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Quick and easy vegetarian collard greens

Collards cooked quickly, with olive oil and lemon. Not slimy at all!

It takes a village to make a plate of collard greens. Well, it took my village to make this plate of collards. 

Stephen, a regular user of our Little Free Library, loves to cook and has a large garden in the Fenway near the Museum of Fine Arts. Recently he brought me a wonderful gift of a huge bag of collards fresh from the garden. Believe it or not, I've never cooked collards, because I've never really loved them (too slimy, and usually made with ham hocks, which I don't eat). So I asked for recipe advice, and Stephen suggested the typical long cook time of 2-3 hours, with smoked turkey in place of the ham, or maybe smoked paprika. I knew I wouldn't like the texture of long-cooked greens, and then Ana, who owns the Greek market across the street from my house, gave me her recipe: quick sauté in lemon and olive oil. Boom. That idea really appealed to me, and so I tried it, adding some Greek seasoning to perk it up. No smoked meat, or liquid smoke, and no more slimy collards! I liked them this way, and I hope you do, too.

Garden-fresh collard greens, quickly sautéed with lemon and olive oil.

Quick and easy vegetarian collard greens

From the pantry, you'll need: extra virgin olive oil, lemon, fresh black pepper.

Serves 4-6.


10-12 cups fresh collard greens, trimmed, ribs removed, and cut into1/4-inch chiffonade (yield: 8 cups or so)
2 Tbsp extra virgin olive oil
2 Tbsp Greek seasoning
Juice of 1 lemon, divided
Fresh black pepper, to taste


Place the cut collard greens in a large mixing bowl, and cover with cold water. Use your hands to agitate the water (try to keep most of it in the bowl!), to loosen the dirt that clings to the leaves. Carefully drain the water, and fill the bowl again. Agitate again. Let the bowl sit for a few minutes, so the dirt will sink to the bottom.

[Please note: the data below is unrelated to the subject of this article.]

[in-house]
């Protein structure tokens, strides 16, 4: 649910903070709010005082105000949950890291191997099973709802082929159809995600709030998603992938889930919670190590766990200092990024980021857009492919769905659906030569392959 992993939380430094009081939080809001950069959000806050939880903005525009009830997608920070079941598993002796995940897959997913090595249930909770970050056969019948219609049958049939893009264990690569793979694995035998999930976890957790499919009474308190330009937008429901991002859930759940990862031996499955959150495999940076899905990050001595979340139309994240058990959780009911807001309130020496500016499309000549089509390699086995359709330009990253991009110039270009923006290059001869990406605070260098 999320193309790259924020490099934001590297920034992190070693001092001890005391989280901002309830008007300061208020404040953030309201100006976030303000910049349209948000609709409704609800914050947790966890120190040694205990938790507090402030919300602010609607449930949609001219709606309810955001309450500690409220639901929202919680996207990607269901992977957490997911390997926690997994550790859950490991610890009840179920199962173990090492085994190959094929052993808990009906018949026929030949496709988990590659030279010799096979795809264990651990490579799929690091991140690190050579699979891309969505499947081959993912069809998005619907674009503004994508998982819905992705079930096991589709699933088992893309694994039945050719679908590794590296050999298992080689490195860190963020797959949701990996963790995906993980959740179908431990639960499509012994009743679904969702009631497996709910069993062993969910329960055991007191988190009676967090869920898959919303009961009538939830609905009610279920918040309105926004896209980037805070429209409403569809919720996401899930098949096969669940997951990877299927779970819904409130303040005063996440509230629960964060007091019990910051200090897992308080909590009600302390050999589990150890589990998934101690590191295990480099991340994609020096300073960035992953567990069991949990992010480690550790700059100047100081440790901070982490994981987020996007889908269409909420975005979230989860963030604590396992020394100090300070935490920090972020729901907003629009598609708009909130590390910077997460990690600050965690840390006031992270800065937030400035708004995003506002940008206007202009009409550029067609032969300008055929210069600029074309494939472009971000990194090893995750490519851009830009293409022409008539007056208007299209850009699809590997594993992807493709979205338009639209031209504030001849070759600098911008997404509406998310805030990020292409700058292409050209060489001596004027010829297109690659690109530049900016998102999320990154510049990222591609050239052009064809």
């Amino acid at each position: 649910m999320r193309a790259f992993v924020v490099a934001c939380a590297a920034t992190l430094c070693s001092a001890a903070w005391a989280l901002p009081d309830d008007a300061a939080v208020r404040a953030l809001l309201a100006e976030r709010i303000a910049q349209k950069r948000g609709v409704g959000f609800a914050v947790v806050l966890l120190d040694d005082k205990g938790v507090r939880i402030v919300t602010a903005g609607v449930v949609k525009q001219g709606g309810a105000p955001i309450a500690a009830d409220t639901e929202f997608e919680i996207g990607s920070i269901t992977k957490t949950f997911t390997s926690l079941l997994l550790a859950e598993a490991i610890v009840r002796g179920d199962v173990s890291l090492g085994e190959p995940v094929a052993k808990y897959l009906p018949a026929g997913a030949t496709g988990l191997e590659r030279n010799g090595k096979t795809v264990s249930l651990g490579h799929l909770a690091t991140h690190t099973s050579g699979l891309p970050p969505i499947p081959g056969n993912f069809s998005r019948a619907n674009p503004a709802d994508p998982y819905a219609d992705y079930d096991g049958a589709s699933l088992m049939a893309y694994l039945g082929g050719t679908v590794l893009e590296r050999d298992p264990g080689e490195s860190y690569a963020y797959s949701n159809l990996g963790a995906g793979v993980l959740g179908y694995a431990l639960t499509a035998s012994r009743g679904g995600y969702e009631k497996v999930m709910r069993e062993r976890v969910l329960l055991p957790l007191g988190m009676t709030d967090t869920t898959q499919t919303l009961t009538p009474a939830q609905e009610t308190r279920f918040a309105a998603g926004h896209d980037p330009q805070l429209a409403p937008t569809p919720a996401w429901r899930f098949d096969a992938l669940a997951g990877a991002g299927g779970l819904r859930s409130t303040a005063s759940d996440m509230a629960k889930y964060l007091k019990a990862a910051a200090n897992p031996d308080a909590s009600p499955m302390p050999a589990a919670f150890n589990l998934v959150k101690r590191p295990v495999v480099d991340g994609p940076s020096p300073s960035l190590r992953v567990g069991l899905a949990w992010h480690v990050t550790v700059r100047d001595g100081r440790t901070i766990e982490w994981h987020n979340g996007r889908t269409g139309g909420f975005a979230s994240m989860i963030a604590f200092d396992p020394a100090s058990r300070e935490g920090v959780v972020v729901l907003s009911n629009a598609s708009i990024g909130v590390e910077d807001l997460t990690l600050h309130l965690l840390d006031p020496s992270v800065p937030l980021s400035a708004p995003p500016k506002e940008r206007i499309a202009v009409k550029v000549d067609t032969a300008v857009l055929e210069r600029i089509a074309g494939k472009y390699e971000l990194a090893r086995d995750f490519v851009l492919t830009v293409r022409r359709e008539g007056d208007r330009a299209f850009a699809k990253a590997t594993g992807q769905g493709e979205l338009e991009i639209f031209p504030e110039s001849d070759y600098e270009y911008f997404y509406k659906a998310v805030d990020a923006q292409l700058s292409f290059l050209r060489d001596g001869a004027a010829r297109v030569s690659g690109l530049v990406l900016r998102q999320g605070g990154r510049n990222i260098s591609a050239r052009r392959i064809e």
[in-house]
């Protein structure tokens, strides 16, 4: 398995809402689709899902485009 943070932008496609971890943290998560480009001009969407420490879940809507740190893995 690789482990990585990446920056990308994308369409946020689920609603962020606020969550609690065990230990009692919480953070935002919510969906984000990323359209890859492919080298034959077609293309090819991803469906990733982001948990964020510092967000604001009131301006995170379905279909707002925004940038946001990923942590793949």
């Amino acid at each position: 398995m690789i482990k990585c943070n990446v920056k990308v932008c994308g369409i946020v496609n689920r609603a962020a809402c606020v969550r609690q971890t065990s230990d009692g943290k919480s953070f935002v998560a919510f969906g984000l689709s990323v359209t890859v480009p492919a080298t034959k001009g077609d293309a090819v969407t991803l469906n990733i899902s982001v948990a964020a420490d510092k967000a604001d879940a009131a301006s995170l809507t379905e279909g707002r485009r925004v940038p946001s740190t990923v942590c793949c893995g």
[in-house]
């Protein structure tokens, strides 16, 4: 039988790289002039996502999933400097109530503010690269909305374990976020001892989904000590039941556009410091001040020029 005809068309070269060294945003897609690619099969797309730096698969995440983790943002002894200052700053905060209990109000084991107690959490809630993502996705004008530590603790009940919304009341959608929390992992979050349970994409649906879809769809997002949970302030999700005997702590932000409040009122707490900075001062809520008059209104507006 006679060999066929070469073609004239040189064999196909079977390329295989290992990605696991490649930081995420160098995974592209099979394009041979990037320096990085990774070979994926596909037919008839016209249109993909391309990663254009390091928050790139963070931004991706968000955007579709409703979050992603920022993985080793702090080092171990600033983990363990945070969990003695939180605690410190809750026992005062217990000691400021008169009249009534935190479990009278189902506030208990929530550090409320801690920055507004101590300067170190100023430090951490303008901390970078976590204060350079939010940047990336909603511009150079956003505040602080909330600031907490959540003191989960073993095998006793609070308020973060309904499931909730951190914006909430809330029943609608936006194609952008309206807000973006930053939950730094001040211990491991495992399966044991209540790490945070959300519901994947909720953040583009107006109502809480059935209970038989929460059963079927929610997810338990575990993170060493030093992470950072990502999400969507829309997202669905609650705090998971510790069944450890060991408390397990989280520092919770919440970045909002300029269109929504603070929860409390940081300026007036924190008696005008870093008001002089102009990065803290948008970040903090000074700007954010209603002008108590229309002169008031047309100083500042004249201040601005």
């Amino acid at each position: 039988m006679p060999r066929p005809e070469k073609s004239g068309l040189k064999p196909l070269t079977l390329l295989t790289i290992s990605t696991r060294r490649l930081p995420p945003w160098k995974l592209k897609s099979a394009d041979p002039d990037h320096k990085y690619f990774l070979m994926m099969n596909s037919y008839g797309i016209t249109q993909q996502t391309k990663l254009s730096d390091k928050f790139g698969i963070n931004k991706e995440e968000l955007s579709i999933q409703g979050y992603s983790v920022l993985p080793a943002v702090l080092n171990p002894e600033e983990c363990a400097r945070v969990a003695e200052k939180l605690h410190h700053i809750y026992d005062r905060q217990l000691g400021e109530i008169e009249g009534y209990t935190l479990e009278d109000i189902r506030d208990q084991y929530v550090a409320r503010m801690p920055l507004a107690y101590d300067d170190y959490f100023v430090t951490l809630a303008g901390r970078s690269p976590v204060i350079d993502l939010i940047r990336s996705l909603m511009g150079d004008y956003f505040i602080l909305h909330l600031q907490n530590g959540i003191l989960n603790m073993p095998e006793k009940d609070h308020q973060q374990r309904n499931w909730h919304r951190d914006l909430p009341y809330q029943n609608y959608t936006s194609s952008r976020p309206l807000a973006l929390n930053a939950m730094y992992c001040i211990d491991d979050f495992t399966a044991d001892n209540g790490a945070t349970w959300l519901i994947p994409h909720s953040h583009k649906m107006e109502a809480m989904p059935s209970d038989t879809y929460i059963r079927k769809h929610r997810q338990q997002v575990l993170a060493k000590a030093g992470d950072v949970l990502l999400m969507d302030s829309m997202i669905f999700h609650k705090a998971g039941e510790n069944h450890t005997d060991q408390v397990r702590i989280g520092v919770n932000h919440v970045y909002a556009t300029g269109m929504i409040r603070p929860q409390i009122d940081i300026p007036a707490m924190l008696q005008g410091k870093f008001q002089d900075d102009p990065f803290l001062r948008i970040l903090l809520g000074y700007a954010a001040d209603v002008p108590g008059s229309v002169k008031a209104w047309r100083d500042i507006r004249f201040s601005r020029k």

In a large frying pan, heat the olive oil over medium heat. Gently lift the collards out of the bowl, in batches, and let most of the water drain off them. Place in the frying pan, and continue until all of the greens are mounded into the pan. Sauté, stirring frequently, until the green have wilted just enough to fit comfortably in the pan, about 2 minutes. Season with the Greek seasoning and half of the lemon juice. 

Cook for 1 more minute. The green will still have some firmness. Remove from heat, taste, and add the remaining lemon juice plus black pepper, and either more Greek seasoning, or some salt, to your own taste.

Serve hot.

[Printer-friendly recipe.]

More dark leafy greens:
Breakfast casserole with kale, bacon, mushrooms and onions, from The Perfect Pantry
Spinach, golden raisin, and Parmesan tart, from The Perfect Pantry
Southern style collard greens, from Simply Recipes
Collard green chicken salad wraps, from The Kitchn

Cook collard greens fast, with olive oil and lemon.

Disclosure: The Perfect Pantry earns a few pennies on purchases made through the Amazon.com links in this post. Thank you for supporting this site when you start your shopping here.


Love chard, love kale... collards, not so much! Hoping this recipe changes my mind. :)

Yes, yes, yes! The lemon sounds great! I simply saute in olive oil and garlic, and then add any splash of liquid and steam with lid on for a quick tendering couple minutes and gobble. Soy is a great liquid, but lemon sounds like a fun brightener too! Thanks!!!

Janice, I feel the same way. This was a new taste for me.

Cary, adding some garlic would be great here. The lemon was nice and bright, and the "salt" came from the Greek Seasoning. which also has a bit of garlic in it.

Mmmmm, I love collard greens. I've cooked them most in soup (with ham), but recently I started using them in collard wraps; they're kind of like lettuce wraps kicked up with more nutrition! This recipe sounds great!

I like this recipe. Thank you.

Kalyn, when you use them for wraps, do you steam them first, or eat them raw? I'm intrigued!

Liz, you're welcome.

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